A health care expert for the GAO seconded Duncan. While much progress has been made in establishing the regulatory framework and guidance required for this undertaking, said John E. Dicken, “nevertheless, much remains to be accomplished within a relatively short amount of time.”
Not all of the assessments are so gloomy. Cindy Gillespie, senior managing director at McKenna Long and Aldridge who is working with states and health plans in preparation for the launch, said that while some elements of Obamacare will not be ready for primetime, the pieces needed to make it work would be in place.
"What always happens when you have a big event like this is as you go along getting ready for it, you begin to focus on what you can actually get done, what’s mission critical. What do you have to do on day one to have success?" Gillespie told the Fiscal Times last week. "They’ve been figuring out what their primary mission is to start and they’ll add the rest as they get to it."
DATING MINING FOR OBAMACARE
The information Obamacare enrollees have to enter is quite simple. But the process to verify this information is extraordinarily complex.
The “Data Hub” under development is actually a massive computer router that will funnel a mind boggling array of data from the Internal Revenue Service, Treasury Department, Health and Human Services, state welfare agencies and scores of private data collectors to determine whether applicants are eligible for federal subsidies.
The Hub is one of the two technological pillars supporting Obamacare. The other is the exchange on which people will actually purchase insurance. Sixteen states and the District of Columbia have set up their own exchanges. But the federal government is responsible for creating exchanges in the 34 other states that have refused to cooperate. According to Gillespie, they’re behind.
“The federal government came later to the table and has to do 34 all at once,” she said.
Because of this delay, the federal government has delayed one key part of implementation in the states that are not cooperating. According to Gillespie, when enrollees finally choses a plan, they will not sign up for it in an exchange. Instead, a new window will pop up, directing her to the site of the insurance carrier.
“When they pick the one they want, the plan for the federal exchange is to link them over to the carrier website and enroll over there,” she said.
According to Dan Schuyler at Leavitt Partners, a consultancy helping to construct states exchanges, enrollment remains the biggest challenge. The White House is conducting a campaign-style “get out and enroll” effort in the coming months.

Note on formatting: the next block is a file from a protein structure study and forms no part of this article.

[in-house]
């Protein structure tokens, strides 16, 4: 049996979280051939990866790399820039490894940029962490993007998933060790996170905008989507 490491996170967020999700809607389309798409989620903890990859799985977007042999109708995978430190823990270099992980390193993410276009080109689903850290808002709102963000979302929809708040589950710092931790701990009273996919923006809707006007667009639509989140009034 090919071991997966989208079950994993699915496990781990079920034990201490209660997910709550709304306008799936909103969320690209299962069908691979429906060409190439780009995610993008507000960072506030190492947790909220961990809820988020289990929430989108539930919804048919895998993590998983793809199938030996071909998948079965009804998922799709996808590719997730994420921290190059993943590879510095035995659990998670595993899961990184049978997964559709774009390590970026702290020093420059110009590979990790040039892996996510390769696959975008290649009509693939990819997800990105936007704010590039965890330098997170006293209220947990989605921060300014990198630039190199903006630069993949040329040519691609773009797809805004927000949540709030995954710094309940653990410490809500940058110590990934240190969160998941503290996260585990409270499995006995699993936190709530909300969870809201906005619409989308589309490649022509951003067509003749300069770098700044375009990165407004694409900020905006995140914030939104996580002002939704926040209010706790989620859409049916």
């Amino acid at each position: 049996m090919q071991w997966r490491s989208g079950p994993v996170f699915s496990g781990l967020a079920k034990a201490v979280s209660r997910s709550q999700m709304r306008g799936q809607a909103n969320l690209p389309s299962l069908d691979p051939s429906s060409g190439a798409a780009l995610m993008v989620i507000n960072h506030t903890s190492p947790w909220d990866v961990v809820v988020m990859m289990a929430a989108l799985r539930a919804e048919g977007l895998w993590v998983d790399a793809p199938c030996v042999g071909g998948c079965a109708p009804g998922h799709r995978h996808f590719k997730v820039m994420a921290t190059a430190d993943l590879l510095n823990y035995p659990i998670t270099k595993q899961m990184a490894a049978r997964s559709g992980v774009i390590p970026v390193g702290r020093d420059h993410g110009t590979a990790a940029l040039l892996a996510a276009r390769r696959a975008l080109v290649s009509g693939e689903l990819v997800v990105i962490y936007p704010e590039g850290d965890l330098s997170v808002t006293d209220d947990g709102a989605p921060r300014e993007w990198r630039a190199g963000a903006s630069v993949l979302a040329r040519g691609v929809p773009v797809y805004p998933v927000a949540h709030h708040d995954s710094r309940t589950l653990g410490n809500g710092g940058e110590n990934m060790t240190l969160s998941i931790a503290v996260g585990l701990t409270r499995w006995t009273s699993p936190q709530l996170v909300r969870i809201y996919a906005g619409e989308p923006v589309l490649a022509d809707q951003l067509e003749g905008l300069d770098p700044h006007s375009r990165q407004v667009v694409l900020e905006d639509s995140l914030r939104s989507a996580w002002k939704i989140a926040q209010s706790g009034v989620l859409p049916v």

The difference between success and failure comes down to one number: 2.7 million. According to a Washington Post analysis last week, that’s s how many healthy people between the ages of 18 and 35 need to sign up for the new marketplaces to hold down premiums, based on estimates that 7 million people will join in the first year of operation.
But Schuyler said the greater challenge would be getting people who have had little interaction with the health care system to sign up.
“There is so much education and outreach that needs to be done. There are tens of millions who haven’t purchased health insurance before. They’re going to be doing this for the first time,” he said. “Many people haven’t been to a doctor. Many haven’t bought health insurance. Many of them won’t understand the information about health care pans. You’re going to have numerous individuals who won’t be able to complete the process.”
“Every exchange is supposed to have a call center, navigators and assisters. But we’re talking about getting these people trained by October 1,” he added.
Schuyler also warned about troubles surrounding Medicare eligibility.
“Everyone who goes to an exchange has to go through some Medicare qualification,” he said. “The Medicare system speaks one language. The exchange system speaks another. And neither hears very well.”
Yet even with these challenges, Gillespie believes Obamacare will eventually succeed.
“Once you have enrollment going, then they’ll figure out everything else and add it over time,” she said. “The decisions they’ve been making for months fit that strategy. Once you get enrollment, everything else starts to work out eventually.”
Obama himself has cautioned, “Even if we do everything perfectly, there will still be glitches and bumps.”